The use of oral fluid (OF) to detect zoonotic pathogens in pigs has been only scarcely assessed. We evaluated OF as a potential specimen for detection by culture of methicillin-resistant Staphylococcus aureus (MRSA) and Yersinia enterocolitica, and the detection of antibodies against Salmonella spp. and hepatitis E virus (HEV) using commercial ELISAs. Samples from 33 pig farms were collected at the beginning and end of the fattening period. Results of the OF samples were compared with the results of serum samples and nasal swabs from individual pigs and pen floor fecal samples, using the Cohen kappa (κ) and the McNemar test. For Salmonella spp. antibodies, OF samples were negative, although the corresponding serum samples were positive. The detection of HEV antibodies in sera and OF had agreement at the first sampling, and poor and significant agreement at the second sampling (κ = 0.185, McNemar p = 0.238; κ = 0.088, McNemar p < 0.001). At both sampling times, the detection of MRSA in nasal swabs and OF showed agreement (κ = 0.466, McNemar p = 0.077; κ = 0.603, McNemar p = 1); agreement was seen for the detection of Y. enterocolitica in fecal and OF samples (κ = 0.012, McNemar p = 0.868; κ = 0.082, McNemar p = 0.061, respectively). According to the McNemar test, the use of pen-based OFs is more feasible for the detection of MRSA and Y. enterocolitica by culture than is detection of antibodies by commercial ELISA.


Assuntos
Hepatite E/veterinária , Saliva/microbiologia , Salmonelose Animal/epidemiologia , Infecções Estafilocócicas/veterinária , Doenças dos Suínos/epidemiologia , Yersiniose/veterinária , Animais , Hepatite E/diagnóstico , Hepatite E/epidemiologia , Hepatite E/microbiologia , Vírus da Hepatite E/isolamento & purificação , Staphylococcus aureus Resistente à Meticilina/isolamento & purificação , Prevalência , Salmonella/isolamento & purificação , Salmonelose Animal/diagnóstico , Salmonelose Animal/microbiologia , Estudos Soroepidemiológicos , Infecções Estafilocócicas/diagnóstico , Infecções Estafilocócicas/epidemiologia , Infecções Estafilocócicas/microbiologia , Sus scrofa , Suínos , Doenças dos Suínos/diagnóstico , Doenças dos Suínos/microbiologia , Suíça/epidemiologia , Yersiniose/diagnóstico , Yersiniose/epidemiologia , Yersiniose/microbiologia , Yersinia enterocolitica/isolamento & purificação
6.
Microbes Environ ; 36(2)2021.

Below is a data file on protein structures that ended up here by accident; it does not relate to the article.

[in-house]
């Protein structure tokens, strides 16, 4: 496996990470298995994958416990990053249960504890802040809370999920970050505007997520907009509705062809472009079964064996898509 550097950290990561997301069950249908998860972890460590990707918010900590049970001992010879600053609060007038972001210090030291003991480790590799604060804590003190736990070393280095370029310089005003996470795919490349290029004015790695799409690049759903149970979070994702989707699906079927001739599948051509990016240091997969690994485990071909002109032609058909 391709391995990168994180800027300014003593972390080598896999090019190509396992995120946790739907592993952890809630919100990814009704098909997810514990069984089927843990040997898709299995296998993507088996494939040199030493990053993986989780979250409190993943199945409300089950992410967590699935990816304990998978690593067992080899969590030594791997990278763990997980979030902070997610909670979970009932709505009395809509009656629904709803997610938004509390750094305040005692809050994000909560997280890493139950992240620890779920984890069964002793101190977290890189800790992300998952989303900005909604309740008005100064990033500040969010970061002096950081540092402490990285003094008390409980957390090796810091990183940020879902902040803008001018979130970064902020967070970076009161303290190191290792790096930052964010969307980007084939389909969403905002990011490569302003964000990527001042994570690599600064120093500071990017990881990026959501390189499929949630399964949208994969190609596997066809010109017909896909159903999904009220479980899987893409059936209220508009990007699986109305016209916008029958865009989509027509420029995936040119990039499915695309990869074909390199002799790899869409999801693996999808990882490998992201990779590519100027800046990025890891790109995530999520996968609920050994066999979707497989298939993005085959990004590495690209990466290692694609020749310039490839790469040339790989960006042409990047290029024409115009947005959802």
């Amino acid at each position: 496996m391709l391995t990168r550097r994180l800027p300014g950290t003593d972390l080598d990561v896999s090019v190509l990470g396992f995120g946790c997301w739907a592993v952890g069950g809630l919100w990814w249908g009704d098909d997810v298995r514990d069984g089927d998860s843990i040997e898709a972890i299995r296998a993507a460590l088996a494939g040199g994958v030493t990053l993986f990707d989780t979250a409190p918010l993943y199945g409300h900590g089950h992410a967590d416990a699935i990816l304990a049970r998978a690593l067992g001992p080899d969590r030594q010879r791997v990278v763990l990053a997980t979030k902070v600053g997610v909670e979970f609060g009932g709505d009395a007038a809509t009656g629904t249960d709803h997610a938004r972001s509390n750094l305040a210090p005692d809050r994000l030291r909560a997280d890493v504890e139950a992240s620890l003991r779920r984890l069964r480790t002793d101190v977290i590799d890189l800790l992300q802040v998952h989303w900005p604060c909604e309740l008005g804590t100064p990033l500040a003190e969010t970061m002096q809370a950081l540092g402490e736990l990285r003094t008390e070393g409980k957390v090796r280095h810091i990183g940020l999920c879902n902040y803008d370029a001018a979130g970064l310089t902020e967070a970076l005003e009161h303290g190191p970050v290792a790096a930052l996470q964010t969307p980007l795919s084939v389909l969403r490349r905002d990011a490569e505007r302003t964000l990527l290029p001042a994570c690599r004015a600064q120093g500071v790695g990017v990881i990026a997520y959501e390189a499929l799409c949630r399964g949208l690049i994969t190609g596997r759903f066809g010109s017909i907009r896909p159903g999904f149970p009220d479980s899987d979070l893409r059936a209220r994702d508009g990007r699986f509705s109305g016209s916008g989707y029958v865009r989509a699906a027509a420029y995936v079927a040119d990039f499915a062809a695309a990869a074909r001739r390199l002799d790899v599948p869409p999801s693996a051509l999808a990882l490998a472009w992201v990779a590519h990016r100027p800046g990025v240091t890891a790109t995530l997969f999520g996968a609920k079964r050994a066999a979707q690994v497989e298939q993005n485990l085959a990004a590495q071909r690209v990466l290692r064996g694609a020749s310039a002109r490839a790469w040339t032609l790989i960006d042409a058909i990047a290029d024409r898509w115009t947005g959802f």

Artigo em Inglês | MEDLINE | ID: mdl-34078780

RESUMO

IgA nephropathy is one of the leading causes of chronic kidney disease in Japan. Since the origin and mechanisms by which IgA nephropathy develops currently remain unclear, a confirmed disease diagnosis is currently only possible by highly invasive renal biopsy. With the background of the salivary microbiome as a rich source of biomarkers for systemic diseases, we herein primarily aimed to investigate the salivary microbiome as a tool for the non-invasive diagnosis of IgA nephropathy. In a comparison of salivary microbiome profiles using 16S rRNA amplicon sequencing, significant differences were observed in microbial diversity and richness between IgA nephropathy patients and healthy controls. Furthermore, recent studies reported that patients with IgA nephropathy are more likely to develop inflammatory bowel diseases and that chronic inflammation of the tonsils triggered the recurrence of IgA nephropathy. Therefore, we compared the salivary microbiome of IgA nephropathy patients with chronic tonsillitis and ulcerative colitis patients. By combining the genera selected by the random forest algorithm, we were able to distinguish IgA nephropathy from healthy controls with an area under the curve (AUC) of 0.90, from the ulcerative colitis group with AUC of 0.88, and from the chronic tonsillitis group with AUC of 0.70. Additionally, the genus Neisseria was common among the selected genera that facilitated the separation of the IgA nephropathy group from healthy controls and the chronic tonsillitis group. The present results indicate the potential of the salivary microbiome as a biomarker for the non-invasive diagnosis of IgA nephropathy.